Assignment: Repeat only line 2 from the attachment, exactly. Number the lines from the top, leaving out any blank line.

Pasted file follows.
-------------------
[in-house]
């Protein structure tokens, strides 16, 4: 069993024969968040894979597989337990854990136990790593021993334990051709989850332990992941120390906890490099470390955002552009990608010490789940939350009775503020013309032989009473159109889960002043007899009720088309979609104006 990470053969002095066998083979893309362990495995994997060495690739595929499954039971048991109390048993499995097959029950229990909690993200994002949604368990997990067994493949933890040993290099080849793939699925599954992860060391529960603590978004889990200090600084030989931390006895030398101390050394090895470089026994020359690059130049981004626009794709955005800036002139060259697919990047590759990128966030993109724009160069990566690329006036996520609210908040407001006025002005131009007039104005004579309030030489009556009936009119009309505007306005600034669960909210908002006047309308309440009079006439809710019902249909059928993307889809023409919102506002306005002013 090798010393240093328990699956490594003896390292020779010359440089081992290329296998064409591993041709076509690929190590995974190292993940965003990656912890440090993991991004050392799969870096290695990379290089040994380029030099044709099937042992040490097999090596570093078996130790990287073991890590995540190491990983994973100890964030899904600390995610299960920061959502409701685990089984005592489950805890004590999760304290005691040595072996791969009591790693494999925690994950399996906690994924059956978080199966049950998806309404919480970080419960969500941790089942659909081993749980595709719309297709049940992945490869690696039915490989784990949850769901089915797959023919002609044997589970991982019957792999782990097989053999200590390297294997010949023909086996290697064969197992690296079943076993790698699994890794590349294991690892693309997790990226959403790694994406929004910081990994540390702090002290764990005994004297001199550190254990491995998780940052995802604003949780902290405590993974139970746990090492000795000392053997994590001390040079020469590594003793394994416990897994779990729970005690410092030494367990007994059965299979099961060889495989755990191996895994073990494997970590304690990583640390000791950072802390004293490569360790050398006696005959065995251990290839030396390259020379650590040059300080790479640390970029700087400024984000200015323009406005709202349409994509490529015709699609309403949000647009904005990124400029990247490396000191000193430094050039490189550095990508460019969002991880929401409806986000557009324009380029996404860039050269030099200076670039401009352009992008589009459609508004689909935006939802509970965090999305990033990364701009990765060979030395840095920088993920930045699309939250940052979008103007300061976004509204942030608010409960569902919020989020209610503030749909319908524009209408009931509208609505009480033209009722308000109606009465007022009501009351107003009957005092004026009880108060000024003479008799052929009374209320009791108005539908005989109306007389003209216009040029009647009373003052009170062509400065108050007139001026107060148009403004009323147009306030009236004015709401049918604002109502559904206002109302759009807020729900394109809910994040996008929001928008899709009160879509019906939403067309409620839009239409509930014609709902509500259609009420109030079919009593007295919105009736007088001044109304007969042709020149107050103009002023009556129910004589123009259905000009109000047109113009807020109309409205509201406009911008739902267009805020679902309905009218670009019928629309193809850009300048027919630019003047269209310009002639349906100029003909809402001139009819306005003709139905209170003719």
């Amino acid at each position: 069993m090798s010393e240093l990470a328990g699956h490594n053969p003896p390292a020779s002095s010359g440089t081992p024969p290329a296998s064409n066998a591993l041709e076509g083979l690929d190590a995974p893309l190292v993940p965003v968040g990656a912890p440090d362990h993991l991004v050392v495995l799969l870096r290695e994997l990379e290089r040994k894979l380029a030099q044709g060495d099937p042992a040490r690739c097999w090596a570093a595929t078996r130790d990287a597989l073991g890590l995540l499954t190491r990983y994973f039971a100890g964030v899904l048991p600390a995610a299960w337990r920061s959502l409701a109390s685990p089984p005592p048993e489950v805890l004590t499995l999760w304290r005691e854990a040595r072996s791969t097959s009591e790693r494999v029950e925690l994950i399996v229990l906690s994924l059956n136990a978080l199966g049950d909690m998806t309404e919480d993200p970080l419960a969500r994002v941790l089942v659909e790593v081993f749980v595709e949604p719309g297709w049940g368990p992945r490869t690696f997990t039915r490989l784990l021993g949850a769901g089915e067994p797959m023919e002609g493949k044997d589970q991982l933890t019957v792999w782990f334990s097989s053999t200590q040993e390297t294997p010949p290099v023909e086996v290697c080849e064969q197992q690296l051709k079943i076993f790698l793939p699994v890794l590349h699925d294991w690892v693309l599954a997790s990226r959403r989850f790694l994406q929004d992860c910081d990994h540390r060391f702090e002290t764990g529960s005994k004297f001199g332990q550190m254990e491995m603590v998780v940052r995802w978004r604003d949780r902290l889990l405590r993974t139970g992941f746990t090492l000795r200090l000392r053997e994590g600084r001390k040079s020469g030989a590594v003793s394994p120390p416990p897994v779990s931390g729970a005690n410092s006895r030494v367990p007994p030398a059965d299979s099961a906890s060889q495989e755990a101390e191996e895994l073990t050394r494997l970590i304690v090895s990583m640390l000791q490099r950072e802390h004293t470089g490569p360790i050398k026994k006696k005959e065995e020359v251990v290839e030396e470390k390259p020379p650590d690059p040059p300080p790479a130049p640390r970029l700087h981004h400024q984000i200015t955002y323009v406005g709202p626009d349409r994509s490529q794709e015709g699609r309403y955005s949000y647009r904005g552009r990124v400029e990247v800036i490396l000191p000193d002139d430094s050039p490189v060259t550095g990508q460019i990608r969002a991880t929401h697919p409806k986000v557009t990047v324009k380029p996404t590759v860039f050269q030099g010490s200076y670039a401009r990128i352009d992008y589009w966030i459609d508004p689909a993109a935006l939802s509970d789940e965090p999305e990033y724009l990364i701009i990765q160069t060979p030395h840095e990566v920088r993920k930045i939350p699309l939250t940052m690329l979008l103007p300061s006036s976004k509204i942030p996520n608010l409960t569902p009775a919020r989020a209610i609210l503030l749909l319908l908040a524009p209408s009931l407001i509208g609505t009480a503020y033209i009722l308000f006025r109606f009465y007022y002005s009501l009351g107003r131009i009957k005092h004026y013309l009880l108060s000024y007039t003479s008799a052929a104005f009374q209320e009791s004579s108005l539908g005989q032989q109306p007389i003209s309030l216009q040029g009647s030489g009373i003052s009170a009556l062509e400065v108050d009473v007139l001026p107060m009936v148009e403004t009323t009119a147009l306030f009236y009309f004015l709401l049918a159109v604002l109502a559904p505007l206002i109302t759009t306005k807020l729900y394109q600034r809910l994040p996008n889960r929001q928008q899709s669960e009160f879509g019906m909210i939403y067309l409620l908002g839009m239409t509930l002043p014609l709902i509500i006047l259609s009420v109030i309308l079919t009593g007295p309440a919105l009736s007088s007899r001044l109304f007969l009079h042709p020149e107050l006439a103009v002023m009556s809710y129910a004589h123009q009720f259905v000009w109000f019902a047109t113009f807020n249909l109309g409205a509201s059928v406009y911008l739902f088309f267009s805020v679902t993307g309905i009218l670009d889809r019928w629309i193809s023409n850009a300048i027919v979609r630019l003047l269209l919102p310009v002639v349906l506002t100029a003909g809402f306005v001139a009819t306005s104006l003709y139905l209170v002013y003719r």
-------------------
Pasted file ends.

């Protein structure tokens, strides 16, 4: 069993024969968040894979597989337990854990136990790593021993334990051709989850332990992941120390906890490099470390955002552009990608010490789940939350009775503020013309032989009473159109889960002043007899009720088309979609104006 990470053969002095066998083979893309362990495995994997060495690739595929499954039971048991109390048993499995097959029950229990909690993200994002949604368990997990067994493949933890040993290099080849793939699925599954992860060391529960603590978004889990200090600084030989931390006895030398101390050394090895470089026994020359690059130049981004626009794709955005800036002139060259697919990047590759990128966030993109724009160069990566690329006036996520609210908040407001006025002005131009007039104005004579309030030489009556009936009119009309505007306005600034669960909210908002006047309308309440009079006439809710019902249909059928993307889809023409919102506002306005002013 090798010393240093328990699956490594003896390292020779010359440089081992290329296998064409591993041709076509690929190590995974190292993940965003990656912890440090993991991004050392799969870096290695990379290089040994380029030099044709099937042992040490097999090596570093078996130790990287073991890590995540190491990983994973100890964030899904600390995610299960920061959502409701685990089984005592489950805890004590999760304290005691040595072996791969009591790693494999925690994950399996906690994924059956978080199966049950998806309404919480970080419960969500941790089942659909081993749980595709719309297709049940992945490869690696039915490989784990949850769901089915797959023919002609044997589970991982019957792999782990097989053999200590390297294997010949023909086996290697064969197992690296079943076993790698699994890794590349294991690892693309997790990226959403790694994406929004910081990994540390702090002290764990005994004297001199550190254990491995998780940052995802604003949780902290405590993974139970746990090492000795000392053997994590001390040079020469590594003793394994416990897994779990729970005690410092030494367990007994059965299979099961060889495989755990191996895994073990494997970590304690990583640390000791950072802390004293490569360790050398006696005959065995251990290839030396390259020379650590040059300080790479640390970029700087400024984000200015323009406005709202349409994509490529015709699609309403949000647009904005990124400029990247490396000191000193430094050039490189550095990508460019969002991880929401409806986000557009324009380029996404860039050269030099200076670039401009352009992008589009459609508004689909935006939802509970965090999305990033990364701009990765060979030395840095920088993920930045699309939250940052979008103007300061976004509204942030608010409960569902919020989020209610503030749909319908524009209408009931509208609505009480033209009722308000109606009465007022009501009351107003009957005092004026009880108060000024003479008799052929009374209320009791108005539908005989109306007389003209216009040029009647009373003052009170062509400065108050007139001026107060148009403004009323147009306030009236004015709401049918604002109502559904206002109302759009807020729900394109809910994040996008929001928008899709009160879509019906939403067309409620839009239409509930014609709902509500259609009420109030079919009593007295919105009736007088001044109304007969042709020149107050103009002023009556129910004589123009259905000009109000047109113009807020109309409205509201406009911008739902267009805020679902309905009218670009019928629309193809850009300048027919630019003047269209310009002639349906100029003909809402001139009819306005003709139905209170003719």